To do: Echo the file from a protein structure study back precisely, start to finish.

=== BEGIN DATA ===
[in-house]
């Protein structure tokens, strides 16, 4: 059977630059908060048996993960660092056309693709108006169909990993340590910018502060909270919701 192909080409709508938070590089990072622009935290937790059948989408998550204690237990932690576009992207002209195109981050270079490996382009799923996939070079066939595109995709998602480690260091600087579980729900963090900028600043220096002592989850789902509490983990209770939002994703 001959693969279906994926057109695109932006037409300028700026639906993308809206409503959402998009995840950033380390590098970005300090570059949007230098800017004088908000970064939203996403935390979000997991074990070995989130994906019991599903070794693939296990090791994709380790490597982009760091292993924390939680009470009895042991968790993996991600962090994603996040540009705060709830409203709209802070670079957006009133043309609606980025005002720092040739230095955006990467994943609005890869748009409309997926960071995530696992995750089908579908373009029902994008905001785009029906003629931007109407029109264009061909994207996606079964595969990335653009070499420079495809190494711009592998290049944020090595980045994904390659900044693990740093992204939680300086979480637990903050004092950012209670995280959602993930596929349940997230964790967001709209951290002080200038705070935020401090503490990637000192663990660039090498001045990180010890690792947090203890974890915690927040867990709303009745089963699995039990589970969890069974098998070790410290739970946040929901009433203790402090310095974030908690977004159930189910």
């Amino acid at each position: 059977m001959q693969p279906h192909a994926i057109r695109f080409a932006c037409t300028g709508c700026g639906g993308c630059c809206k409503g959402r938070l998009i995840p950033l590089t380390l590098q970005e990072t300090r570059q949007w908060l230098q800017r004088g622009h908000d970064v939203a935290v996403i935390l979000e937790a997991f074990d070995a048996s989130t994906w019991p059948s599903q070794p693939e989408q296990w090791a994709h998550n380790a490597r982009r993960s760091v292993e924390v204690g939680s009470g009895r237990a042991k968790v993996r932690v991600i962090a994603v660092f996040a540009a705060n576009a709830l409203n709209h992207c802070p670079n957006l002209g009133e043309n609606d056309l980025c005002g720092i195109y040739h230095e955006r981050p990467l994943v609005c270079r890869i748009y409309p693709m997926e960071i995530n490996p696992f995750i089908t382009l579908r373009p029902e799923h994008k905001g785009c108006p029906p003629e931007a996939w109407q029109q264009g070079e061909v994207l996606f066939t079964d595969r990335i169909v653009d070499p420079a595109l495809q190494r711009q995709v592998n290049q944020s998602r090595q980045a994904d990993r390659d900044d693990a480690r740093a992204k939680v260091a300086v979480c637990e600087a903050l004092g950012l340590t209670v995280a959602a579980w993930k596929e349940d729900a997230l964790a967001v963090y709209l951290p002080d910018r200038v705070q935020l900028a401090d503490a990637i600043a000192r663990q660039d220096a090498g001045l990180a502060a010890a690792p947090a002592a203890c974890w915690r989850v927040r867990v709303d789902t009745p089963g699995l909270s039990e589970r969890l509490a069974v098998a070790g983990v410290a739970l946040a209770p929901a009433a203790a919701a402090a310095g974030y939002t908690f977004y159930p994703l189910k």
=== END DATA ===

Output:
[in-house]
């Protein structure tokens, strides 16, 4: 059977630059908060048996993960660092056309693709108006169909990993340590910018502060909270919701 192909080409709508938070590089990072622009935290937790059948989408998550204690237990932690576009992207002209195109981050270079490996382009799923996939070079066939595109995709998602480690260091600087579980729900963090900028600043220096002592989850789902509490983990209770939002994703 001959693969279906994926057109695109932006037409300028700026639906993308809206409503959402998009995840950033380390590098970005300090570059949007230098800017004088908000970064939203996403935390979000997991074990070995989130994906019991599903070794693939296990090791994709380790490597982009760091292993924390939680009470009895042991968790993996991600962090994603996040540009705060709830409203709209802070670079957006009133043309609606980025005002720092040739230095955006990467994943609005890869748009409309997926960071995530696992995750089908579908373009029902994008905001785009029906003629931007109407029109264009061909994207996606079964595969990335653009070499420079495809190494711009592998290049944020090595980045994904390659900044693990740093992204939680300086979480637990903050004092950012209670995280959602993930596929349940997230964790967001709209951290002080200038705070935020401090503490990637000192663990660039090498001045990180010890690792947090203890974890915690927040867990709303009745089963699995039990589970969890069974098998070790410290739970946040929901009433203790402090310095974030908690977004159930189910």
């Amino acid at each position: 059977m001959q693969p279906h192909a994926i057109r695109f080409a932006c037409t300028g709508c700026g639906g993308c630059c809206k409503g959402r938070l998009i995840p950033l590089t380390l590098q970005e990072t300090r570059q949007w908060l230098q800017r004088g622009h908000d970064v939203a935290v996403i935390l979000e937790a997991f074990d070995a048996s989130t994906w019991p059948s599903q070794p693939e989408q296990w090791a994709h998550n380790a490597r982009r993960s760091v292993e924390v204690g939680s009470g009895r237990a042991k968790v993996r932690v991600i962090a994603v660092f996040a540009a705060n576009a709830l409203n709209h992207c802070p670079n957006l002209g009133e043309n609606d056309l980025c005002g720092i195109y040739h230095e955006r981050p990467l994943v609005c270079r890869i748009y409309p693709m997926e960071i995530n490996p696992f995750i089908t382009l579908r373009p029902e799923h994008k905001g785009c108006p029906p003629e931007a996939w109407q029109q264009g070079e061909v994207l996606f066939t079964d595969r990335i169909v653009d070499p420079a595109l495809q190494r711009q995709v592998n290049q944020s998602r090595q980045a994904d990993r390659d900044d693990a480690r740093a992204k939680v260091a300086v979480c637990e600087a903050l004092g950012l340590t209670v995280a959602a579980w993930k596929e349940d729900a997230l964790a967001v963090y709209l951290p002080d910018r200038v705070q935020l900028a401090d503490a990637i600043a000192r663990q660039d220096a090498g001045l990180a502060a010890a690792p947090a002592a203890c974890w915690r989850v927040r867990v709303d789902t009745p089963g699995l909270s039990e589970r969890l509490a069974v098998a070790g983990v410290a739970l946040a209770p929901a009433a203790a919701a402090a310095g974030y939002t908690f977004y159930p994703l189910k």